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Uncontrollable inflation – Ghosts and Ghostbusters

The world has come to take low inflation for granted. While in the 70s, annual inflation in rich nations averaged 10%, it stayed at just below 2% in the last decade. With more and more people getting vaccinated, governments worldwide pumping money into the economy, and forecasts of an unprecedented rebound in major countries, consumers are expected to embark on a spending spree beyond firms' capacity, causing prices to rise. The investor community is spooked by the threat of uncontrollable inflation, putting unprecedented pressure on stock markets performing at all-time highs. The American Rescue Plan by the new Biden administration sets out to invest an eye-watering sum of $1.9 trillion as coronavirus relief. In response, the USA's Consumer Price Inflation (CPI) figure for April reads 4.2% year-over-year. The highest number since the Great Recession from 2007 to 2009.


An "overheating" economy and markets?

The combination of the sudden jump in price level with the extreme fiscal stimulus adds to people's concern over an overheating economy.

Let us examine this potential "overheating" in more detail. This scenario requires prices across most sectors to increase for a sustained period. If the April inflation increases are only temporary and limited to one or two sectors, we expect the inflation data to return to previous levels soon.

Inflation measures are based on an annual growth rate, but the CPI figure can fluctuate dramatically due to temporary supply and demand imbalances. Looking at the current situation in the pandemic, explosive increases in food and energy prices could dominate the CPI, even if other sectors are less impacted.

Experienced investors and central banks often exclude the food and energy sector from their inflation analysis and look at the much less volatile core CPI.



Removing noise from the inflation analysis

Core-CPI stayed below the 2% mark during the pandemic but climbed up to 3% in April 2021. Another record high since the Great Recession. However, we start from an exceptionally low base as prices for goods and services collapsed in April 2020 after the first wave of the pandemic began.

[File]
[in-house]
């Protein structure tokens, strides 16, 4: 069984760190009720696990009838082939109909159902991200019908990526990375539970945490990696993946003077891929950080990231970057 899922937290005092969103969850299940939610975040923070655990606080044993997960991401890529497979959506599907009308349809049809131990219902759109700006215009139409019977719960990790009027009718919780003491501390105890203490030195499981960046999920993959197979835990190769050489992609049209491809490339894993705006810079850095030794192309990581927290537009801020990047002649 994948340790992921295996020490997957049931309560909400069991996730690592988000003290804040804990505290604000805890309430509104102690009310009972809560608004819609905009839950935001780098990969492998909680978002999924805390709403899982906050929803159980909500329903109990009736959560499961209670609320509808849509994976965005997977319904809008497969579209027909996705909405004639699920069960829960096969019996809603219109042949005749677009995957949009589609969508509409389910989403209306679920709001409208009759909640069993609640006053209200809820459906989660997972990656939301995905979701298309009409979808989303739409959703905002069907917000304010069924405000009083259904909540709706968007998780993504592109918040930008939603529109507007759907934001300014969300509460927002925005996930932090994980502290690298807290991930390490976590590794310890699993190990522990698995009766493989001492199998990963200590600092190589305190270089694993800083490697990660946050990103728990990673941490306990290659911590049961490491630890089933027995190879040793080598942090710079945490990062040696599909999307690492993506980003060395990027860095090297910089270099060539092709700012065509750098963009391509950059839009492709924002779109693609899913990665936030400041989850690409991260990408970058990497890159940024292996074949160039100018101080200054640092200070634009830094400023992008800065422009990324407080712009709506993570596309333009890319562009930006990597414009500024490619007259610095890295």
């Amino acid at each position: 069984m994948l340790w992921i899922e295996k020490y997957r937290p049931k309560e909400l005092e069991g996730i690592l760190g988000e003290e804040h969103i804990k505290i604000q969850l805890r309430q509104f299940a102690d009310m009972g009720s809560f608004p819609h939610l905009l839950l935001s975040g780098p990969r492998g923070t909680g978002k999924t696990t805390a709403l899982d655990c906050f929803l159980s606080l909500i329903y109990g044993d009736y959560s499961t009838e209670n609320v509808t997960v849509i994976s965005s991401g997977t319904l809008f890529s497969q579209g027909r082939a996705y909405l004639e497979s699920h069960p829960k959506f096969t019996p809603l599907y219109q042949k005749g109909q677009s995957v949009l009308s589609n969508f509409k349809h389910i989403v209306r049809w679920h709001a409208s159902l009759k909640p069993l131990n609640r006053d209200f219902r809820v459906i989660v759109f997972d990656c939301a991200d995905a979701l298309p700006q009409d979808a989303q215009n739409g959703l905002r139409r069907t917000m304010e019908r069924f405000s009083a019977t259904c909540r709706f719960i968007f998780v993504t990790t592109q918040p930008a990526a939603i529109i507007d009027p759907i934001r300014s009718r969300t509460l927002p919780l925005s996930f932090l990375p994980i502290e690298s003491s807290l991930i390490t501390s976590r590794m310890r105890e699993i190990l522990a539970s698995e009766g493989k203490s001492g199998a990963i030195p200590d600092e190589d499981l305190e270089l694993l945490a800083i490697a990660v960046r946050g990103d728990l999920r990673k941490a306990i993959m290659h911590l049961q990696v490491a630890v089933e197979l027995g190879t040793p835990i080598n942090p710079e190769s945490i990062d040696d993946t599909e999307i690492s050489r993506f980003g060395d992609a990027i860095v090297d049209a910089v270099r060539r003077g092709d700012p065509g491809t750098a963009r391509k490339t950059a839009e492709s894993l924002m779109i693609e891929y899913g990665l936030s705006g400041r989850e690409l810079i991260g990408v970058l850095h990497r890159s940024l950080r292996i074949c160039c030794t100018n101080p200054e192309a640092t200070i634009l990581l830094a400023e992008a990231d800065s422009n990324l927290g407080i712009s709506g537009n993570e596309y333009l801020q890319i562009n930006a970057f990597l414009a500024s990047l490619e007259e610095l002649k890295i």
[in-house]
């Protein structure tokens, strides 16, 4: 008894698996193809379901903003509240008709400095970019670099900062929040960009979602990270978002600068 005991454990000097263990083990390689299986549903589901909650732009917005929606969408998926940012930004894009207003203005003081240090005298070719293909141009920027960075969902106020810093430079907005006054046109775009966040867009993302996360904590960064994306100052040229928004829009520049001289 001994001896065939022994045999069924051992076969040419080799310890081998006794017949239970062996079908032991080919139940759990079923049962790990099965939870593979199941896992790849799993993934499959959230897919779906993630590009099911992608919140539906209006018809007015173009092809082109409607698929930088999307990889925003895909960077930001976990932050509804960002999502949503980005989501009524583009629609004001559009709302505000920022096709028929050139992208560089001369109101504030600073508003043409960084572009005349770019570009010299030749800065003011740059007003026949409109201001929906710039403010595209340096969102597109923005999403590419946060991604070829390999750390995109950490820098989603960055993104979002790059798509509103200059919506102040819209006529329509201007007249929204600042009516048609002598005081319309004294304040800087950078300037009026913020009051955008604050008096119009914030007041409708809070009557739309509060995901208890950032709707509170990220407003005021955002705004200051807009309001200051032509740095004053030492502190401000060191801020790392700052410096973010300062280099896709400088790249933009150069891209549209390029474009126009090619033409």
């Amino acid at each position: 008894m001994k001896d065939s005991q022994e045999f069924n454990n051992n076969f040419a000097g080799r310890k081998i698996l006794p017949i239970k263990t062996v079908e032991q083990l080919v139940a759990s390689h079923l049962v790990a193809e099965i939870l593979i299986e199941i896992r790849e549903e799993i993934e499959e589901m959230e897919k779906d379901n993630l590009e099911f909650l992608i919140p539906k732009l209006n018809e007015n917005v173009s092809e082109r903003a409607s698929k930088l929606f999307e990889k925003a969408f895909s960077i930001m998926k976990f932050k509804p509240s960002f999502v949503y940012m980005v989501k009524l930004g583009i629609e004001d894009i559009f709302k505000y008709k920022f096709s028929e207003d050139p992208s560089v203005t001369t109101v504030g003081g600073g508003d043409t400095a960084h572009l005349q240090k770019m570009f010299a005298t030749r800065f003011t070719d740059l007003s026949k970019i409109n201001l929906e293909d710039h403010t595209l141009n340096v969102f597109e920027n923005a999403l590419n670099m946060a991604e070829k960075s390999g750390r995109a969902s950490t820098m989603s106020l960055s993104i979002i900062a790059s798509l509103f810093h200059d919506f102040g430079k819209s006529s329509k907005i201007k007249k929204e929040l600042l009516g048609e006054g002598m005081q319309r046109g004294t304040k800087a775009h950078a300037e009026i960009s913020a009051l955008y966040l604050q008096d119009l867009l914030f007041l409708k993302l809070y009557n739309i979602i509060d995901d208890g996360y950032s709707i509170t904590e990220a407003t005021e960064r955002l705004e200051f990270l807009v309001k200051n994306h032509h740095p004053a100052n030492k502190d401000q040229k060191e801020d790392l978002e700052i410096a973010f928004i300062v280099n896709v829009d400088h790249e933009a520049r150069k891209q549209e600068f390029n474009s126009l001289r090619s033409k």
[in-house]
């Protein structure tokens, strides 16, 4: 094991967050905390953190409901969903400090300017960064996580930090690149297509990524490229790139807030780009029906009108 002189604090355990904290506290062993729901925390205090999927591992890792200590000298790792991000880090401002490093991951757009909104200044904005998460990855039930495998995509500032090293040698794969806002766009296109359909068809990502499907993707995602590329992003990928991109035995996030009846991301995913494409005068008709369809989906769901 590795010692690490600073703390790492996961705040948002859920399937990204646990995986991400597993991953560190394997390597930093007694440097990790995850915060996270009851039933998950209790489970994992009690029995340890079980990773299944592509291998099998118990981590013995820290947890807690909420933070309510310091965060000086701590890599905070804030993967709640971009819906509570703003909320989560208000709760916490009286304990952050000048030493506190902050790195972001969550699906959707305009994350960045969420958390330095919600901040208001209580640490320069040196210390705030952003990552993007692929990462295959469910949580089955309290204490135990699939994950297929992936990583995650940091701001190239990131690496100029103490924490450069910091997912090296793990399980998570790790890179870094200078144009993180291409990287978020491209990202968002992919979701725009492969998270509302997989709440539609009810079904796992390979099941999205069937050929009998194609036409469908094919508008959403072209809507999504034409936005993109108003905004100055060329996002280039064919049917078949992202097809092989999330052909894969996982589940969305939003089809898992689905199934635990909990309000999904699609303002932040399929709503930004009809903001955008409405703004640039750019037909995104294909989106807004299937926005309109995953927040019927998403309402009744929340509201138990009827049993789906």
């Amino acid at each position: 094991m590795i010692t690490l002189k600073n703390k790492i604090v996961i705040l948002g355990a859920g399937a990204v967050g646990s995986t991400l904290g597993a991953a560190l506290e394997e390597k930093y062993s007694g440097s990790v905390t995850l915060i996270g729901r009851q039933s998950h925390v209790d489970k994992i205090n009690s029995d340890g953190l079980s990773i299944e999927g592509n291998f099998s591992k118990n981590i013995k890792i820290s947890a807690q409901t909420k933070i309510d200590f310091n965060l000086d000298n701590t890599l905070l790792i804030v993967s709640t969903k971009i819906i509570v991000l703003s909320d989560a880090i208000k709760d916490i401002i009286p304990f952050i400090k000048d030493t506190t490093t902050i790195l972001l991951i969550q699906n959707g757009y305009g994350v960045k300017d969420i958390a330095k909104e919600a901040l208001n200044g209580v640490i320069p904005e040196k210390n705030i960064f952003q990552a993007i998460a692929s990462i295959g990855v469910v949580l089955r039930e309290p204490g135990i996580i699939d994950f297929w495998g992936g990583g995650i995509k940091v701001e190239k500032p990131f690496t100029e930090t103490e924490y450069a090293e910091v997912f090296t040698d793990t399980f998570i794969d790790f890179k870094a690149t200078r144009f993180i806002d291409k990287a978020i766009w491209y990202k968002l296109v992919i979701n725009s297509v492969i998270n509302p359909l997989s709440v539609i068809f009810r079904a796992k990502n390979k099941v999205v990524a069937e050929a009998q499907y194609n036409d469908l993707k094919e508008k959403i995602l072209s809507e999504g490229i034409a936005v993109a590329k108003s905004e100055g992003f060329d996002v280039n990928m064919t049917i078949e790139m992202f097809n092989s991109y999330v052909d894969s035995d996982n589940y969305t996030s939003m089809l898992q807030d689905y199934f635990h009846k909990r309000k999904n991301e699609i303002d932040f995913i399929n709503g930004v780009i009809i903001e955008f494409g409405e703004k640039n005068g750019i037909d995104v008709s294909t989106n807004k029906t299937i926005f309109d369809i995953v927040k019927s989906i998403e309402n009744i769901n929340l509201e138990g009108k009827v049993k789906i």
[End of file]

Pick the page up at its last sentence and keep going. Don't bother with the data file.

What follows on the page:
Is this now proof that the ghosts of uncontrollable inflation are upon us?

Let us examine the situation a bit more. The monthly core CPI exploded to 11.6% in April 2021 on an annualised basis. Another record high after the Great Recession. In contrast, inflation numbers before April 2021 are much lower. The surge in April implies that some prices must have driven this sudden growth.

The real root cause of inflation growth

The sector-by-sector analysis reveals what has caused this growth. The monthly core-CPI inflation for used cars and trucks has surged by more than 200% and the transportation services sector by 46%. All other price increases stayed within normal parameters. 

Price increases in the used vehicles and transportation services sectors are not expected to be permanent. Businesses and individuals are switching back to their pre-pandemic lifestyles while supply increases result in a more balanced demand and supply scenario. Price increases in these sectors are temporary.

Since we do not currently see a rationale for an extended period of shortage in either used cars or transportation services, upward price pressure will gradually disappear. With it, the ghosts of inflation – at least for now.

Graphics – Source: US Bureau of Labor Statistics.

CPI, all categories, 2011 - 2021

The threat of inflation analysis.

Core-CPI, excluding food and energy category, 2011 – 2021.

Core-CPI, excluding food and energy category,


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